• Standard: 20” x 26”
  • Super Standard: 20” x 28”
  • Queen: 20” x 30”
  • King: 20” x 36”
  • Euro: 26” x 26” / 24” x 24” / 22” x 22” / 20” x 20” / 18” x 18” / 16” x 16”
  • Body: 54” x 20” / 48” x 20”
  • Toddler: 14” x 20”


Some people are allergic to down and/or feathers, and some are allergic to the dust mites that are more likely to collect in these types of pillows. If this is the case for you, you might want to consider a latex, buckwheat, cotton, or memory foam pillow as these materials are less likely to cause allergies. 

Of course, if you happen to have a latex allergy, avoid latex pillows as well.

Specialty Pillows

Specialty pillows are typically non-standard in their size, shape, or construction, and are specifically made for certain conditions or needs. For example, cervical pillows can help hold the neck and head in a specific position for those with neck or spinal pain. Body pillows support the entire body rather than just the head and can be a great option for pregnant sleepers. Toddlers will also need a specific “toddler pillow,” since regular pillows will be too big for their proportions. 

Can a Pillow Prevent Snoring?

Yes, the right pillow could help manage snoring. Research shows1 that sleeping on an incline could help reduce snoring and even moderate sleep apnea symptoms (one of which also includes snoring). One way to achieve this is with an adjustable base bed, but a gentler and more cost-effective option is with an inclined pillow. 

The inclined pillows that can help with snoring will be most effective and comfortable for back sleepers. This is especially helpful since back sleeping can increase your risk of snoring2.

Best Pillow to Use with CPAP Machine

If you have been diagnosed with sleep apnea and use a CPAP machine at night, you might consider getting a pillow that better accommodates your CPAP mask and tubing. Wedge pillows can be a good option, as well as can certain contouring, cervical pillows. 

Depending on your mask type, you might want to get a pillow that is specifically shaped to work with your CPAP machine. Here are some of our favorite pillows for sleep apnea

Frequently Asked Questions

How do you know which pillow is right for you?

Choosing your perfect pillow really comes down to body type, sleep position, and personal preference. The lighter you are, the less support you’ll need from your pillow, and so you can go for softer pillows – if this is your preference. Conversely, heavier-weight sleepers will need more support.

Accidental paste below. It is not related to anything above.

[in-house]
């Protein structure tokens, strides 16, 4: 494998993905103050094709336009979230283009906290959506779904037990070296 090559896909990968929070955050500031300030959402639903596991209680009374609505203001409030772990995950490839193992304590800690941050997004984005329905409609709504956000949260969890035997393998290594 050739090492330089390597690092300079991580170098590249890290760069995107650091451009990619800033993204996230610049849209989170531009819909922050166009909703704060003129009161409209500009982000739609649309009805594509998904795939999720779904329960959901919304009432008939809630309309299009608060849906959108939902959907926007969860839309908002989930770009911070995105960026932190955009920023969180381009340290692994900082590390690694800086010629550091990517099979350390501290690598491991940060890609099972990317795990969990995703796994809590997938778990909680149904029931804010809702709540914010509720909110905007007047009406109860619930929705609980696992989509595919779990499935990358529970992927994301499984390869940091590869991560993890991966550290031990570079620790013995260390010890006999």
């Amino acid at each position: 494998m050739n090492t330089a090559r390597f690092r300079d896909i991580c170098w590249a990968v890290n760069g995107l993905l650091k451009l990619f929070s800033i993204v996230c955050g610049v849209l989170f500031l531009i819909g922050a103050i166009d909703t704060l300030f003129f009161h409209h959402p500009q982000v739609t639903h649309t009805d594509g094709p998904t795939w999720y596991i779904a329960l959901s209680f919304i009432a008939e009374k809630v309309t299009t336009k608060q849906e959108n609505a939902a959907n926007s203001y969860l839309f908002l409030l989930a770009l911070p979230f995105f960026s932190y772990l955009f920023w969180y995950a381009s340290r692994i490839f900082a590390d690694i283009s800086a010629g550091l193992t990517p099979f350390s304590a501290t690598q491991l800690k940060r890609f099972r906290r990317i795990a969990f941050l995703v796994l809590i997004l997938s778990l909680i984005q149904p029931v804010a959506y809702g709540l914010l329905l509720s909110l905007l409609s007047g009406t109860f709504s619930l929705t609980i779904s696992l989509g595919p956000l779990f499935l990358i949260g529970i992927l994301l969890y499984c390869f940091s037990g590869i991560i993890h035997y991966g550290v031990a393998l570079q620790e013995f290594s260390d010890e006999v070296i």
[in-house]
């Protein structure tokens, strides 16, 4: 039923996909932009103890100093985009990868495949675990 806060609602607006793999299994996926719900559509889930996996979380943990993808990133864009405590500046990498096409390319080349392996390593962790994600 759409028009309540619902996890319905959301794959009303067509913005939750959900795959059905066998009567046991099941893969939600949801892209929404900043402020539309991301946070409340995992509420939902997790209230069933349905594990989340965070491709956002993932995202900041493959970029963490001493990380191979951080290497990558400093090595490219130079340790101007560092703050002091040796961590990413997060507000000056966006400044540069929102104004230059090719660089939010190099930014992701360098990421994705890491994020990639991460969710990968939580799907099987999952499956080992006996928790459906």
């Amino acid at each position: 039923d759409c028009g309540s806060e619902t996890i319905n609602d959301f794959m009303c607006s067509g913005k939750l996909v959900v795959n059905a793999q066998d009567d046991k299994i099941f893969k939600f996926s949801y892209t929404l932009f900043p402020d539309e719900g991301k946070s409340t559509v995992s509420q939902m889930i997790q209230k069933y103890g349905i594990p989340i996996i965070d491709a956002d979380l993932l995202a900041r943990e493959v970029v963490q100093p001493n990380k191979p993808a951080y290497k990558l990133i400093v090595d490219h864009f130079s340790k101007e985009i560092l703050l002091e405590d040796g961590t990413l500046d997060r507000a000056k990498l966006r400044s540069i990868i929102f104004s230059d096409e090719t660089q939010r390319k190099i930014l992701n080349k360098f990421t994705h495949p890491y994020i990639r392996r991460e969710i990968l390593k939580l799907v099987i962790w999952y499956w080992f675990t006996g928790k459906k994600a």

You’ll want to factor in your sleep position as well. Side sleepers tend to need higher loft (or thicker) pillows, back sleepers can use low to medium-loft pillows, and stomach sleepers will need flat, low-loft pillows.

You’ll know the pillow is working well for you if your spine and neck feel comfortable and well-supported throughout the night and whether you wake up without any soreness or stiffness in your shoulders, neck, or lower back.

Which type of pillow is best?

While there isn’t one pillow that will be best for every sleeper, in general, adjustable pillows tend to be more universal. These pillows include filling that can be added or removed, based on your unique preferences. They’re a great option that allows you to test out what works best for you.

Check out a complete list of our top rated pillows here.

Why are hotel pillows so comfortable?

Many higher-end hotels invest in pillows with a combination of down and feathers, which tend to feel soft, cushiony, and luxurious. Their covers are often made with 100 percent cotton as well, which can add to the soft, comfy feel.

What should you avoid when buying a pillow?

When buying a pillow, we recommend avoiding the very cheapest pillows as they are usually not very durable, supportive, or environmentally friendly. The least expensive pillows are often made with polyester and poly fill, which can easily clump up over time, lack cervical support, and aren’t eco-friendly. Instead, consider opting for a higher-quality pillow that is still affordable.

Natalie Grigson

Natalie Grigson


About Author

Natalie is a content writer for Sleep Advisor with a deep passion for all things health and a fascination with the mysterious activity that is sleep. Outside of writing about sleep, she is a bestselling author, improviser, and creative writing teacher based out of Austin.

Combination Sleeper


  1. Danoff-Burg, Sharon., et. al. “Sleeping in an Inclined Position to Reduce Snoring and Improve Sleep: In-home Product Intervention Study”. JMIR Formative Research. 2022. 
  2. “HOW TO STOP SNORING”. University of California at Irvine. Webpage accessed February 26, 2024.